Let us go then to Odessa and to the results of our work here. I was in Prague Airport and I saw this advertisement. I was thinking where are we going? What is Odessa like? Is already part of this global atmosphere of global advertising or has it some how managed to escape this? And what I found is that this type of world is absolutely present in Odessa. It actually creates much more urban and architectural events than I expected. The wide boulevards of Odessa are used by advertising companies to put billboards on the main streets of cities.
Then I found an incredible car culture in Odessa with cars I have never seen before in even in the most advanced European countries. Then I saw new technology coming in and recreating old architectural facades in the city, either modern or historical. The equipment for air conditioning is a contemporary decoration for the Odessa facades. And then I found a lot of construction sites which means that big money is not only wasted here but also put into the right situations. And then thanks to our friends cooperating with us here in Odessa we met the people. And this was of course the most important requirement to decode the images around us and to start understanding the city.
So we met this very nice person, an architect Alexander Postolov, who introduced us to the key word (as he said) in the contemporary Odessa – luxury. He showed us some projects he had worked on. Then we met another person who showed us that, although Odessa’s architecture is in bad condition, there is still a lot of passion and care for it here. He took us into many buildings to prove that people still live in those damaged spaces: sometimes we couldn’t believe it. And then we recognised that there are a lot of muscles ready to work on the city. Because the beauty of the city is that when you walk along the street, get lost in the streets, look into gateways, you realise the enormous power of the place, its aesthetic, architectural and cultural power.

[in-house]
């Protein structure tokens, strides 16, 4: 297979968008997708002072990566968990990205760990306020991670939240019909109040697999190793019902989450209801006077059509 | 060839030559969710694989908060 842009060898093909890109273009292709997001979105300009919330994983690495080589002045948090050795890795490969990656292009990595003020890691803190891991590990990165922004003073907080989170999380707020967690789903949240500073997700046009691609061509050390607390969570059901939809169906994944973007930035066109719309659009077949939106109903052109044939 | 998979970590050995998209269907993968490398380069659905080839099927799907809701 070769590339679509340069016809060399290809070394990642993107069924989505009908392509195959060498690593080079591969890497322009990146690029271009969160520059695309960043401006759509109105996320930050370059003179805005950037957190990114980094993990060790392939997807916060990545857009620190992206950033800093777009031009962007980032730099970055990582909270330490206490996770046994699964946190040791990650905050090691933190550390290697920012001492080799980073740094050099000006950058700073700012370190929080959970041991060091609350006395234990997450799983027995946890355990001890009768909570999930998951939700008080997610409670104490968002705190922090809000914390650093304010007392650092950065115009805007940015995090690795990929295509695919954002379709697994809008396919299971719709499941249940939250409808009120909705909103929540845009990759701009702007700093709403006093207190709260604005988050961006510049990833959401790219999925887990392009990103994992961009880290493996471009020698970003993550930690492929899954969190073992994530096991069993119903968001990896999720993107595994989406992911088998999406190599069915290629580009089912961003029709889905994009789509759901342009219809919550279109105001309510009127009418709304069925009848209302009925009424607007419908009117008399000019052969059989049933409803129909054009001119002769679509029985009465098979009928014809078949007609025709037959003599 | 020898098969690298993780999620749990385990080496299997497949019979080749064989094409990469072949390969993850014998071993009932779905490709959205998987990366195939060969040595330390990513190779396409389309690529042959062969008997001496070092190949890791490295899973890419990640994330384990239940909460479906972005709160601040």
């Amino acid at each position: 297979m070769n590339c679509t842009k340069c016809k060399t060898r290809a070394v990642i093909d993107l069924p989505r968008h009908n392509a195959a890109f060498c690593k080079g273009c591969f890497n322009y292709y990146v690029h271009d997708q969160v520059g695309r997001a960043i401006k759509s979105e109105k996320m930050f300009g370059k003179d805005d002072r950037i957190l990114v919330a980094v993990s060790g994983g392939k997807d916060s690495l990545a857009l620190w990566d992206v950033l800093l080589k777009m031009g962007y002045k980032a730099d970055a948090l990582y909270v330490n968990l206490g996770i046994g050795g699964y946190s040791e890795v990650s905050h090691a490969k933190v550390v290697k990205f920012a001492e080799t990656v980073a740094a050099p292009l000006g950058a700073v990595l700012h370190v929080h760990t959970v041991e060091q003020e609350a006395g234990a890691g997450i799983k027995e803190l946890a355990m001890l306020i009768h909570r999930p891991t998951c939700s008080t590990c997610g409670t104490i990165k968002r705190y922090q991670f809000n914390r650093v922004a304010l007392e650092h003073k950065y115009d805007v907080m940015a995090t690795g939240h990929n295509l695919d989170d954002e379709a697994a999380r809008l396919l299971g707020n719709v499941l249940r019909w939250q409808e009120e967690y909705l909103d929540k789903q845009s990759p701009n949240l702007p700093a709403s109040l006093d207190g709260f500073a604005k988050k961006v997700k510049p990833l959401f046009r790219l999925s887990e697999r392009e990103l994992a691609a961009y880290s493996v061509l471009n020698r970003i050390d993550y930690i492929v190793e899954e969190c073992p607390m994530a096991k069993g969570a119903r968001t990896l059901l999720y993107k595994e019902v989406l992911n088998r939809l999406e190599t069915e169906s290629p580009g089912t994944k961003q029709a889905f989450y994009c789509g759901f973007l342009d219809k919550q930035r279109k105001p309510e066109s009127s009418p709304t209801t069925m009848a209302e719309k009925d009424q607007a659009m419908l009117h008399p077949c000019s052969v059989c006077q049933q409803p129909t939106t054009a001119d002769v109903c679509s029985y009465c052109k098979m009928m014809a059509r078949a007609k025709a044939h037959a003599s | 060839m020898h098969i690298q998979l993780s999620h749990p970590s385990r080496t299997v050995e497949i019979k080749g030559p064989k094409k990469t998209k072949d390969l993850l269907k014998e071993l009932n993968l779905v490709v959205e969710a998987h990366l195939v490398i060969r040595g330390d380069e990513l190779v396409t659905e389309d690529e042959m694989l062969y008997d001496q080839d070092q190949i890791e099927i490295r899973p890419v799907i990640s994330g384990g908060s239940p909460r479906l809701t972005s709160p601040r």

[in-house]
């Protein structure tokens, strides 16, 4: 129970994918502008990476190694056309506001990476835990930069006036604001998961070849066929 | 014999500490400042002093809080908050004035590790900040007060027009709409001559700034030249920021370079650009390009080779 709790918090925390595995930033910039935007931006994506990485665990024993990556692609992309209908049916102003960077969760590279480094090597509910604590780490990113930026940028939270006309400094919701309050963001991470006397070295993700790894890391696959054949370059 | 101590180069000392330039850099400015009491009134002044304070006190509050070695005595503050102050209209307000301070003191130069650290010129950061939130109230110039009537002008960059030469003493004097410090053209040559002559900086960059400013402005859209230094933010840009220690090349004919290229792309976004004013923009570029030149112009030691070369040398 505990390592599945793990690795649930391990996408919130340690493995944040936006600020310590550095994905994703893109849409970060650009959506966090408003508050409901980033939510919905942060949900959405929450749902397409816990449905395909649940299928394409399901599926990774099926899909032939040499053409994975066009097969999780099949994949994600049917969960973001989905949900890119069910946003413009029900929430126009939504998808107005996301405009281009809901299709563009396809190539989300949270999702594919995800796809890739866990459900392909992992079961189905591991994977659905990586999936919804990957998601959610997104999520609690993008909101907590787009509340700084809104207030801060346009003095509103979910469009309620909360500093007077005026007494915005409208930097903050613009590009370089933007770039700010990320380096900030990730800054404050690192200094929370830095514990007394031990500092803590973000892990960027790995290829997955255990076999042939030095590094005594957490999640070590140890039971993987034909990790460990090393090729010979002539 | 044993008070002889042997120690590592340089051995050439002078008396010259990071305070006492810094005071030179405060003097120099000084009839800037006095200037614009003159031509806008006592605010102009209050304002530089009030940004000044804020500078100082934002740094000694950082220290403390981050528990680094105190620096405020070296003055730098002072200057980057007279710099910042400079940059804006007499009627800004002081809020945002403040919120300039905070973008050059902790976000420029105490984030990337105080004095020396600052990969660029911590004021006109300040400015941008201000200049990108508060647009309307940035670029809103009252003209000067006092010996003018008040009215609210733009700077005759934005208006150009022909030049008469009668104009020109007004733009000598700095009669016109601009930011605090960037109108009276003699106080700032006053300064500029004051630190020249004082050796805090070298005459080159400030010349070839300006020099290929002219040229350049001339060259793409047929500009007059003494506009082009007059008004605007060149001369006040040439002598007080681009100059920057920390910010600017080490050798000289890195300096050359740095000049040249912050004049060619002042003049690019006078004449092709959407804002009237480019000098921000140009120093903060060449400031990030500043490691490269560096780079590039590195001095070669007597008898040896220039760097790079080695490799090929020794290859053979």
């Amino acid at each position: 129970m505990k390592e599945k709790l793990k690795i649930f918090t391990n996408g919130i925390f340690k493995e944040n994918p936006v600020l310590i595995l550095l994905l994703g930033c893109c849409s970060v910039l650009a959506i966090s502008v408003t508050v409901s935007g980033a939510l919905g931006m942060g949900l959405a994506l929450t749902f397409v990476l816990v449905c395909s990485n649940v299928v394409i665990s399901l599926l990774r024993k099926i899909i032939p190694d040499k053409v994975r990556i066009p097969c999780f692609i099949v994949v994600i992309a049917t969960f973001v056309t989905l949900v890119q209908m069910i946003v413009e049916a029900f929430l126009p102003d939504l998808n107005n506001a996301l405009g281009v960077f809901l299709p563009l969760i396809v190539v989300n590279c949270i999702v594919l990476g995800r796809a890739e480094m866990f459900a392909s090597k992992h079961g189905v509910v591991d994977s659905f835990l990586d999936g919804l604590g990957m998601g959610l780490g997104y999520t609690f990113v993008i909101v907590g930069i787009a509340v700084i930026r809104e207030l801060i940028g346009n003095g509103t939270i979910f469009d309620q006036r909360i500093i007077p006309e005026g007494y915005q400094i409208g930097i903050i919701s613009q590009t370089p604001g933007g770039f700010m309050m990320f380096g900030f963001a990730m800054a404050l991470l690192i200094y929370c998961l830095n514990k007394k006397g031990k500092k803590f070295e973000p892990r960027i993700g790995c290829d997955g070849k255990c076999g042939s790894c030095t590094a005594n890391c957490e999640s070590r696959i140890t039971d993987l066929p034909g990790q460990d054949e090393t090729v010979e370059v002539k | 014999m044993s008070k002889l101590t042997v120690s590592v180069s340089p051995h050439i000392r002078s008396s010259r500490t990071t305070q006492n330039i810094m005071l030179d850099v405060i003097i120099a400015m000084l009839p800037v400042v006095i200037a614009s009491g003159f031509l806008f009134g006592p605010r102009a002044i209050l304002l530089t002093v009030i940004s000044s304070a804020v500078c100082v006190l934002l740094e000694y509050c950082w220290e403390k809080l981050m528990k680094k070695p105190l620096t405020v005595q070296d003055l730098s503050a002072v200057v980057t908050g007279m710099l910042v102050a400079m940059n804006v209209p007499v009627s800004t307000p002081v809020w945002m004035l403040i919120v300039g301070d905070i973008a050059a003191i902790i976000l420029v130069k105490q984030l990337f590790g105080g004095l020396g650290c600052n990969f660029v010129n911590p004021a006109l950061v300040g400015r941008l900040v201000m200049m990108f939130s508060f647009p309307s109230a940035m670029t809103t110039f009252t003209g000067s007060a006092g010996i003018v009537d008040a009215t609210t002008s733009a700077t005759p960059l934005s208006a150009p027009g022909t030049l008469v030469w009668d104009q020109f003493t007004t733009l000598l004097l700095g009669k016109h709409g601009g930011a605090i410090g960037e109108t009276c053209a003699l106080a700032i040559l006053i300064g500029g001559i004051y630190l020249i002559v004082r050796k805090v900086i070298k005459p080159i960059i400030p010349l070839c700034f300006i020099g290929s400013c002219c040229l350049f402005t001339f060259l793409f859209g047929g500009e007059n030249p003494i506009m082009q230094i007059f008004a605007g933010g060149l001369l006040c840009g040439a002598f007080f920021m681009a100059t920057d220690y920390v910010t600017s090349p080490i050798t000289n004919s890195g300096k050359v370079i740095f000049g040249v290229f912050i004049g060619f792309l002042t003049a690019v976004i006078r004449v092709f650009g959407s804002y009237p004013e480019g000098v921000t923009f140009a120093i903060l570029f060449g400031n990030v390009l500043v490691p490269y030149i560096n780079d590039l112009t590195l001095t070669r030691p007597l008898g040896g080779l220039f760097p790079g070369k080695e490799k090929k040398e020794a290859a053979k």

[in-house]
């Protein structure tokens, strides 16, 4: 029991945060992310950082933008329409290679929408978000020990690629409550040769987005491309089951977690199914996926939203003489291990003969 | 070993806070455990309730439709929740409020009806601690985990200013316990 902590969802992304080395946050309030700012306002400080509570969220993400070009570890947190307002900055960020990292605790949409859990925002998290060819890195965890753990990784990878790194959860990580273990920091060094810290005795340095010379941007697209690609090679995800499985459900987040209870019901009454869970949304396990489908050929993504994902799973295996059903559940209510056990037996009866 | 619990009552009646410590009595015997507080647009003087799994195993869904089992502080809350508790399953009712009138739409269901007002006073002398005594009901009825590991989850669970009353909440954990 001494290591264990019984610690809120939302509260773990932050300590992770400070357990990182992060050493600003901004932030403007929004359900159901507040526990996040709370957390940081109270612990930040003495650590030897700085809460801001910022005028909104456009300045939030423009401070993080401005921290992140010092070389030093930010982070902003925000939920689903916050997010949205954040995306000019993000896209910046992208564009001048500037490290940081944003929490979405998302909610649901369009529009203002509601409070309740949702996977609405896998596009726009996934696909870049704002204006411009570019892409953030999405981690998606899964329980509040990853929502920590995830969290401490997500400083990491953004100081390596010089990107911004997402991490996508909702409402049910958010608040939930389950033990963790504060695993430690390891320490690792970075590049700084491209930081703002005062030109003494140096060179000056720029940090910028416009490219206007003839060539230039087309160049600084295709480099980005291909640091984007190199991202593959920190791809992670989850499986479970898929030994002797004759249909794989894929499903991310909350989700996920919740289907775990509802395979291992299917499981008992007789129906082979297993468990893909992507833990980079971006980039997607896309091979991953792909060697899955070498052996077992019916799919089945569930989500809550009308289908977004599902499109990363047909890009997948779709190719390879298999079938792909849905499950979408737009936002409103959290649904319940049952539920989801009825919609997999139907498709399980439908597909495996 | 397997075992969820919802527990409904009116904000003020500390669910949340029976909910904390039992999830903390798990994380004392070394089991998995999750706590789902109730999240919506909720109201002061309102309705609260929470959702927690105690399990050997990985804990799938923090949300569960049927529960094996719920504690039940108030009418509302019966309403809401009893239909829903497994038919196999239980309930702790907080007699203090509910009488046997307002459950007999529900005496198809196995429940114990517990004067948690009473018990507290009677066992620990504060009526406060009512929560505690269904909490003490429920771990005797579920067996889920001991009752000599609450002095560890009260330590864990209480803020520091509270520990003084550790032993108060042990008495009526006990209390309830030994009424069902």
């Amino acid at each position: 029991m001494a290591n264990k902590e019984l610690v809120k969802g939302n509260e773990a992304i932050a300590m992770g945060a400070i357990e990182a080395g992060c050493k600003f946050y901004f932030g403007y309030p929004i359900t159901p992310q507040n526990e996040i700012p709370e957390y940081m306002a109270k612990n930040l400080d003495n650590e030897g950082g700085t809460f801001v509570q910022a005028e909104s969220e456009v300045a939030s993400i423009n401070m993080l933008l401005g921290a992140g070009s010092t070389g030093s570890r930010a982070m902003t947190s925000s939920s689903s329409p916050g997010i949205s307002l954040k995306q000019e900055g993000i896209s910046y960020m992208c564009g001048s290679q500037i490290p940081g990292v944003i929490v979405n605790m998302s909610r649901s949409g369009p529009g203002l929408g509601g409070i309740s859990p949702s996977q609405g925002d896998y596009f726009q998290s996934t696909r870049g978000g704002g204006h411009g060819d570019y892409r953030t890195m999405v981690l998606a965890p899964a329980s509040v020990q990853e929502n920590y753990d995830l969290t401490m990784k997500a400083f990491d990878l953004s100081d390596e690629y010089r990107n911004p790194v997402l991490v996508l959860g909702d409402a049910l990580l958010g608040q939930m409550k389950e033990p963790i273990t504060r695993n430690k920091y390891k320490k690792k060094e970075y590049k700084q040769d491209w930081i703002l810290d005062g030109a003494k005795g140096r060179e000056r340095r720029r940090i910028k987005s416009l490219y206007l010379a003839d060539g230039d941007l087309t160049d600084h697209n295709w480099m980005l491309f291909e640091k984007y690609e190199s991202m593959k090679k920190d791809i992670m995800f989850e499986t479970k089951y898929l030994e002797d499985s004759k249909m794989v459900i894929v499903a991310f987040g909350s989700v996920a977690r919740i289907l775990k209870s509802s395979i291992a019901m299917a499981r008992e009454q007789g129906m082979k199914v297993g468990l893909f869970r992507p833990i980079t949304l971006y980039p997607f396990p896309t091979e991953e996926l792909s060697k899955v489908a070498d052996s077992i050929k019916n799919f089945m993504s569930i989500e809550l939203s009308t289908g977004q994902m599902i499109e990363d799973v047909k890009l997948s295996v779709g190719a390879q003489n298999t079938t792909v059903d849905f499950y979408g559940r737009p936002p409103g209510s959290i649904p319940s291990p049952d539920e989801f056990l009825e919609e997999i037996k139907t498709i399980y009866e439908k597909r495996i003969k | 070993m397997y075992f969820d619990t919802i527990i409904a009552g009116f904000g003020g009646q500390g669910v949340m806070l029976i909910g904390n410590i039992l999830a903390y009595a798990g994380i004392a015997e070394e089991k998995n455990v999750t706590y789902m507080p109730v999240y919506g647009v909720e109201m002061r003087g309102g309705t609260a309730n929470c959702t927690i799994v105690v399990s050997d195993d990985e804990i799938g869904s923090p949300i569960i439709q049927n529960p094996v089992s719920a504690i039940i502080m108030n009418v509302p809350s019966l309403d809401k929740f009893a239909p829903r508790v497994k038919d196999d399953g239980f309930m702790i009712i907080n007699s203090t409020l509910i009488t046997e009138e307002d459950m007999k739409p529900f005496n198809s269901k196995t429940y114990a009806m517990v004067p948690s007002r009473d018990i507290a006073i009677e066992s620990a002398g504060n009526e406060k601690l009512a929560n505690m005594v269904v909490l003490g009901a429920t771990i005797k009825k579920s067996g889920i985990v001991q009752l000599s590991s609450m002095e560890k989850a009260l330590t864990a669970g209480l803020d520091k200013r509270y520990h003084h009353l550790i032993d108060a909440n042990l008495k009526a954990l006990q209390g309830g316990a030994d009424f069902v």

For us after five days of research, Odessa appears to us a place of promise, for architects, or architectural qualities and possibilities.
I will now go as a newcomer in Odessa to understand the life of the city. We got lost in the city very easily – its so well-organised. Fast Urban Research of Odessa is for us a way not to find something specific but to understand the space generally. So I will show you how we decoded the city…
There are two very important elements. First the Potemkin Steps. I know some of you from Odessa are already fed up with this tourist passion about the steps. But there is another local passion for the building which is considered the most imposing feature in the city (the Opera). These two objects lie behind our decoding work.
Step by step we constructed the city’s essential prototype. First we began with the port and the slopes of the city, and we marked the location of the steps. And then we recognised that there are other streets along the edge of the port, all of them connected with the slopes. But then we recognised that there are two parallel canyons which run into the city to allow people to walk up to the higher ground of the town. These two parallel spaces are the key lines that enabled us to understand the city plan. We found that the position of the Opera House, which faces the city, stays in the exact centre of the grid of streets between these two canyons.
Next we found the borders of the centre of the city and the central grid, which is very regular based on one repeated dimension. Then we recognised that the city is growing to the west. And from this another grid is created with some important places. And then the city is growing toward the beaches towards the east in a similar grid using the same dimensions as the central area.
So there you can see the prototype of Odessa. This allows us to identify what we consider to be the most important and unique spaces in the city. We superimpose the prototype over the street plan and we find the key spaces which should be dedicated to the work of contemporary architects. These few places (in red) that deform the prototype and break this geometric rigidity are very soft and sutble forms of environments.
So we see the real face of Odessa, the prototype which Odessa shares with many other cities around the world in the sense of geometrical structures but also the uniqueness of Odessa in those little points where the structures are deformed by the local conditions.
Presentation on Odessa: fast Urban Research
Author: Jacek Dominiczak and Monika Zadawzka
See also this artistic contribution to…